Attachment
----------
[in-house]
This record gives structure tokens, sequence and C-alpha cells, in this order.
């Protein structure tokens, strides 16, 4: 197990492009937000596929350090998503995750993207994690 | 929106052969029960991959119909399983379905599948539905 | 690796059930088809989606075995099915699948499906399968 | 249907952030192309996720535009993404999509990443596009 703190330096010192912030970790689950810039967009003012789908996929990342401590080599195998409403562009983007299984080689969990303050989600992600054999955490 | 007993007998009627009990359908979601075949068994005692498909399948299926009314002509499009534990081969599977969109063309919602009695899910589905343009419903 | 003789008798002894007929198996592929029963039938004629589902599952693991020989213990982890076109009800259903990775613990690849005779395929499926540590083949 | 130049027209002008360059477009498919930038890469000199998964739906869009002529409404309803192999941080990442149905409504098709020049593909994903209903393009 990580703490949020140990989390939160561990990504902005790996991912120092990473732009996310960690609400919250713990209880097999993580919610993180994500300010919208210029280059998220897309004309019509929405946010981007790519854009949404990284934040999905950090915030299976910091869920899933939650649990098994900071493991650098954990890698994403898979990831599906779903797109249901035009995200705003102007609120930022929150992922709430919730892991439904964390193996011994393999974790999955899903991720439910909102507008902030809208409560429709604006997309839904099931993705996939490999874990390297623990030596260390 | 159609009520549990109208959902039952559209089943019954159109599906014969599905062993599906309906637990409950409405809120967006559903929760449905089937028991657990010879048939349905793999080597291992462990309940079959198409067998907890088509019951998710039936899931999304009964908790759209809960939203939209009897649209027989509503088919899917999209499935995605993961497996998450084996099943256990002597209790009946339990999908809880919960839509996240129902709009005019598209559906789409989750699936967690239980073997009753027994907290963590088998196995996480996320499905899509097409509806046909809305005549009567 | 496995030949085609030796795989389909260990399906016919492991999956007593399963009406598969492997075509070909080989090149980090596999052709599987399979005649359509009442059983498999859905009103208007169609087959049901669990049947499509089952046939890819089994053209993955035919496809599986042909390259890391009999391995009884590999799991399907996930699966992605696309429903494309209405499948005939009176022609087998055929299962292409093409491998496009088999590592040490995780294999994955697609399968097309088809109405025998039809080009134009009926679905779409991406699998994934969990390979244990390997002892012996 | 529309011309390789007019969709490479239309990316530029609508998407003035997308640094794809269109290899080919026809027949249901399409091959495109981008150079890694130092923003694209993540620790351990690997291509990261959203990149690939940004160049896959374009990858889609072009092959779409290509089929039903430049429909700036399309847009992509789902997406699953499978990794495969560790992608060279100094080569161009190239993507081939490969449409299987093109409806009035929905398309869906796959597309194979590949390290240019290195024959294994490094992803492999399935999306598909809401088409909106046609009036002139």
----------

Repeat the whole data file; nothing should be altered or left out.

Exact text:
[in-house]
This record gives structure tokens, sequence and C-alpha cells, in this order.
């Protein structure tokens, strides 16, 4: 197990492009937000596929350090998503995750993207994690 | 929106052969029960991959119909399983379905599948539905 | 690796059930088809989606075995099915699948499906399968 | 249907952030192309996720535009993404999509990443596009 703190330096010192912030970790689950810039967009003012789908996929990342401590080599195998409403562009983007299984080689969990303050989600992600054999955490 | 007993007998009627009990359908979601075949068994005692498909399948299926009314002509499009534990081969599977969109063309919602009695899910589905343009419903 | 003789008798002894007929198996592929029963039938004629589902599952693991020989213990982890076109009800259903990775613990690849005779395929499926540590083949 | 130049027209002008360059477009498919930038890469000199998964739906869009002529409404309803192999941080990442149905409504098709020049593909994903209903393009 990580703490949020140990989390939160561990990504902005790996991912120092990473732009996310960690609400919250713990209880097999993580919610993180994500300010919208210029280059998220897309004309019509929405946010981007790519854009949404990284934040999905950090915030299976910091869920899933939650649990098994900071493991650098954990890698994403898979990831599906779903797109249901035009995200705003102007609120930022929150992922709430919730892991439904964390193996011994393999974790999955899903991720439910909102507008902030809208409560429709604006997309839904099931993705996939490999874990390297623990030596260390 | 159609009520549990109208959902039952559209089943019954159109599906014969599905062993599906309906637990409950409405809120967006559903929760449905089937028991657990010879048939349905793999080597291992462990309940079959198409067998907890088509019951998710039936899931999304009964908790759209809960939203939209009897649209027989509503088919899917999209499935995605993961497996998450084996099943256990002597209790009946339990999908809880919960839509996240129902709009005019598209559906789409989750699936967690239980073997009753027994907290963590088998196995996480996320499905899509097409509806046909809305005549009567 | 496995030949085609030796795989389909260990399906016919492991999956007593399963009406598969492997075509070909080989090149980090596999052709599987399979005649359509009442059983498999859905009103208007169609087959049901669990049947499509089952046939890819089994053209993955035919496809599986042909390259890391009999391995009884590999799991399907996930699966992605696309429903494309209405499948005939009176022609087998055929299962292409093409491998496009088999590592040490995780294999994955697609399968097309088809109405025998039809080009134009009926679905779409991406699998994934969990390979244990390997002892012996 | 529309011309390789007019969709490479239309990316530029609508998407003035997308640094794809269109290899080919026809027949249901399409091959495109981008150079890694130092923003694209993540620790351990690997291509990261959203990149690939940004160049896959374009990858889609072009092959779409290509089929039903430049429909700036399309847009992509789902997406699953499978990794495969560790992608060279100094080569161009190239993507081939490969449409299987093109409806009035929905398309869906796959597309194979590949390290240019290195024959294994490094992803492999399935999306598909809401088409909106046609009036002139």